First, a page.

Carved, “marbled” lacquer (tixi), a variety unique to China, was made from at least the Song dynasty (A.D. 960–1279) onwards. In this labor-intensive technique, several layers of thin lacquer in varying colors are applied to a wood substratum, each layer being left to harden before the next is added. Once this coating has built up to a considerable thickness, grooves may be cut into the lacquer, revealing a series of colored bands. This large, deeply carved, impressive dish has seven alternating bands of lacquer, four black ones sandwiching three thin red ones.
The interior of the dish is carved with a design of three concentric rows of pommel scrolls (jianhuan) encircling a quatrefoil floret, a decorative scheme commonly employed on tixi lacquers. The pommel-scroll motif, a trefoil pattern, takes its name from the shape of the ring-pommel of early Chinese swords. The exterior is carved with a classic or “fragrant grass” scroll (xiangcao). The black-lacquer surface layer has been highly polished to a lustrous shine, enhancing the overall decorative effect.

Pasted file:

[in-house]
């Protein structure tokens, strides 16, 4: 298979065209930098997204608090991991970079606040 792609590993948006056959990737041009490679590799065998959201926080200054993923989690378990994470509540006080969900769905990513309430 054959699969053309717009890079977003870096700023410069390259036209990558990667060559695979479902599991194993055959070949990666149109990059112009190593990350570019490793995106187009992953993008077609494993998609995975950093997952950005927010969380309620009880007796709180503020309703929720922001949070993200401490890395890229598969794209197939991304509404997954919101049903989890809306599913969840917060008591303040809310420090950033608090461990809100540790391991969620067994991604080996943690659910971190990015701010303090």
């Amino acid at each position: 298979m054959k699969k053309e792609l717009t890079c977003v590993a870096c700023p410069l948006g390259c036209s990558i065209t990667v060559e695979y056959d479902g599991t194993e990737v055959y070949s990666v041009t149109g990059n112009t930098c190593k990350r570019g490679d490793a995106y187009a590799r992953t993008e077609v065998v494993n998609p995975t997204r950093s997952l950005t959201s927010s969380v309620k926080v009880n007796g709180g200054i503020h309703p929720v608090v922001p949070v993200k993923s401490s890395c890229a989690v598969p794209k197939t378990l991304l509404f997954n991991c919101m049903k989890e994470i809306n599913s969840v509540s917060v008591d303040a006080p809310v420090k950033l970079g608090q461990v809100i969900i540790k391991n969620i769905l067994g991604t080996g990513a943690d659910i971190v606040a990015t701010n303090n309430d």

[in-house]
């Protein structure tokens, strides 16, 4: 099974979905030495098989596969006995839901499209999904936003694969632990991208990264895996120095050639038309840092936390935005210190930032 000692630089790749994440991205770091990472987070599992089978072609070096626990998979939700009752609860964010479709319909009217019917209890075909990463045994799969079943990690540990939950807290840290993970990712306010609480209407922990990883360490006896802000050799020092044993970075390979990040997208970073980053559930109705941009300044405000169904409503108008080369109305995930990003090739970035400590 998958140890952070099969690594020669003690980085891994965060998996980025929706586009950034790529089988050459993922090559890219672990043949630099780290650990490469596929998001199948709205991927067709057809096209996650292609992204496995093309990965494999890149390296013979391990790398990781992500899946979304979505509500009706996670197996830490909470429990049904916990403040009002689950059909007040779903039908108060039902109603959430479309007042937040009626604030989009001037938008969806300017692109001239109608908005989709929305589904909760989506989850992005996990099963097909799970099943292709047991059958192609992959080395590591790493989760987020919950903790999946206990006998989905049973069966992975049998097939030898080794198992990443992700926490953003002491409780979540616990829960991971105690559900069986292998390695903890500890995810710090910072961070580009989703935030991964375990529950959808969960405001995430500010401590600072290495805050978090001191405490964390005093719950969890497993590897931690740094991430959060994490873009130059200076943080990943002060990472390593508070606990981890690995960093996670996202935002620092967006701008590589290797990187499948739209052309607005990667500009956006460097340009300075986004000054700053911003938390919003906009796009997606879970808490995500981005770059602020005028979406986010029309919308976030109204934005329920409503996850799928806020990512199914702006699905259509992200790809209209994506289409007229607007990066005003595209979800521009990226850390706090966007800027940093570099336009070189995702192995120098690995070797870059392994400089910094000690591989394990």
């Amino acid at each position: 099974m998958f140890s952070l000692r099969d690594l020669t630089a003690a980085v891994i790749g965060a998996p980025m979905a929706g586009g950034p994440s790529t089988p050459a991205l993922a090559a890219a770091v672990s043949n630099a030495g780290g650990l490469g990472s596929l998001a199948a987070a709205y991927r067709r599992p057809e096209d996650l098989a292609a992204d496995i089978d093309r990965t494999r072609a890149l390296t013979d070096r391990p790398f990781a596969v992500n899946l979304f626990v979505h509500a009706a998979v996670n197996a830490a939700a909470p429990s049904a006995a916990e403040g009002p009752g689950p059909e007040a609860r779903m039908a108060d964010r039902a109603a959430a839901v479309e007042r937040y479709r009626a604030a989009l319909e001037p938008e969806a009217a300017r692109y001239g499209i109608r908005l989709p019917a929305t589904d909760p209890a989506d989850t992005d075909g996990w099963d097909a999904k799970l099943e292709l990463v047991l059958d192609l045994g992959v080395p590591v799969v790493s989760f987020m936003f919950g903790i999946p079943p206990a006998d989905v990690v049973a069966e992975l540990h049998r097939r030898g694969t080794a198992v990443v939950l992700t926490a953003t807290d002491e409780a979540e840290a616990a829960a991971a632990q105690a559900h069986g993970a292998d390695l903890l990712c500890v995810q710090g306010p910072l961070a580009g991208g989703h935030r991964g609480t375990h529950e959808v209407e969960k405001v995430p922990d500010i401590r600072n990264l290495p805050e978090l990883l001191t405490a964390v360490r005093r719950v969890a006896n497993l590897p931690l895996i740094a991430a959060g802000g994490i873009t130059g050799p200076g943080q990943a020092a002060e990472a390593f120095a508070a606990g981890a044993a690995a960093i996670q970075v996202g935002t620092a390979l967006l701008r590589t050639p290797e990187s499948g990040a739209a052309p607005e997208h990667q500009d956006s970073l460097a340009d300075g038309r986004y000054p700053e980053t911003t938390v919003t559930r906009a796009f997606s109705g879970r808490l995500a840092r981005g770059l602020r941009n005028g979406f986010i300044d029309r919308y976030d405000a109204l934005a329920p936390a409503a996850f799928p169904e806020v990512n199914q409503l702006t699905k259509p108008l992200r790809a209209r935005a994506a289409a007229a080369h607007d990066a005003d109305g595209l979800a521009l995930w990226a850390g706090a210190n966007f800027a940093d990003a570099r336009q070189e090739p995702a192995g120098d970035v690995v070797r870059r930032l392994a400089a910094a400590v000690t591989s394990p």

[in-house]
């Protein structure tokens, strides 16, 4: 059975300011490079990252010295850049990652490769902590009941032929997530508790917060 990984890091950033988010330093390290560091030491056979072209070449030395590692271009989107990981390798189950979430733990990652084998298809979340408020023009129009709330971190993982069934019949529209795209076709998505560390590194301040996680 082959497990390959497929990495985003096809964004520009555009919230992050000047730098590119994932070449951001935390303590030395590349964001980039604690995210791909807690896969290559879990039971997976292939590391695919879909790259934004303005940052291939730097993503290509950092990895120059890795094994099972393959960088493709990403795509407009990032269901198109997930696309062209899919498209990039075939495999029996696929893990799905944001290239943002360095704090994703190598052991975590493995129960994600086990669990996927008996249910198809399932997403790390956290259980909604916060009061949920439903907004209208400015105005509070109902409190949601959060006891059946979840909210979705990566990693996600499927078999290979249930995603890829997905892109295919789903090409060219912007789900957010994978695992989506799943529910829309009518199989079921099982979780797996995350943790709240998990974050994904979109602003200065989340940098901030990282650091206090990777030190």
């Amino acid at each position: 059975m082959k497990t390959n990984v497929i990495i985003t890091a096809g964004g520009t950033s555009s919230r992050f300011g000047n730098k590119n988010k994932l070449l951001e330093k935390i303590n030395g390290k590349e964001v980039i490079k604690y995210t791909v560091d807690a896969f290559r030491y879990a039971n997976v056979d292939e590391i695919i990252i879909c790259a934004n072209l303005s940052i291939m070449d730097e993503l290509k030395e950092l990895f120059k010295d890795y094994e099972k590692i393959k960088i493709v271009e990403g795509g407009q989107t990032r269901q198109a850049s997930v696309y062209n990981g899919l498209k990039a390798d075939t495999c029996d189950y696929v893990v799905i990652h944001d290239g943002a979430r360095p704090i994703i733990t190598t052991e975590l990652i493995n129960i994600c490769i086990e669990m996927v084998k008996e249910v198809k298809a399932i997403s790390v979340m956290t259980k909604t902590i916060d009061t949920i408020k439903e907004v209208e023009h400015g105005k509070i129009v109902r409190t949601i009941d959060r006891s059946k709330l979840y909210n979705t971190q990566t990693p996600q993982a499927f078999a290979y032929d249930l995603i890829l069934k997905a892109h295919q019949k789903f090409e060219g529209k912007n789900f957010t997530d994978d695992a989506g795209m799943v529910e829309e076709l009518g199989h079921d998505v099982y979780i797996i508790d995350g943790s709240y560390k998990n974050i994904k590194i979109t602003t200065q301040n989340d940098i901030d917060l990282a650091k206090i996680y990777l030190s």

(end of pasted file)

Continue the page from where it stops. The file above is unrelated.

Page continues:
Jean-Pierre Dubosc [1904-1988] Collection, Kamakura and Japan;
(sale, Eskenazi, Ltd., London, 8-12 December 1992, no. 15);
purchased by Kimbell Art Foundation, Fort Worth, 1993.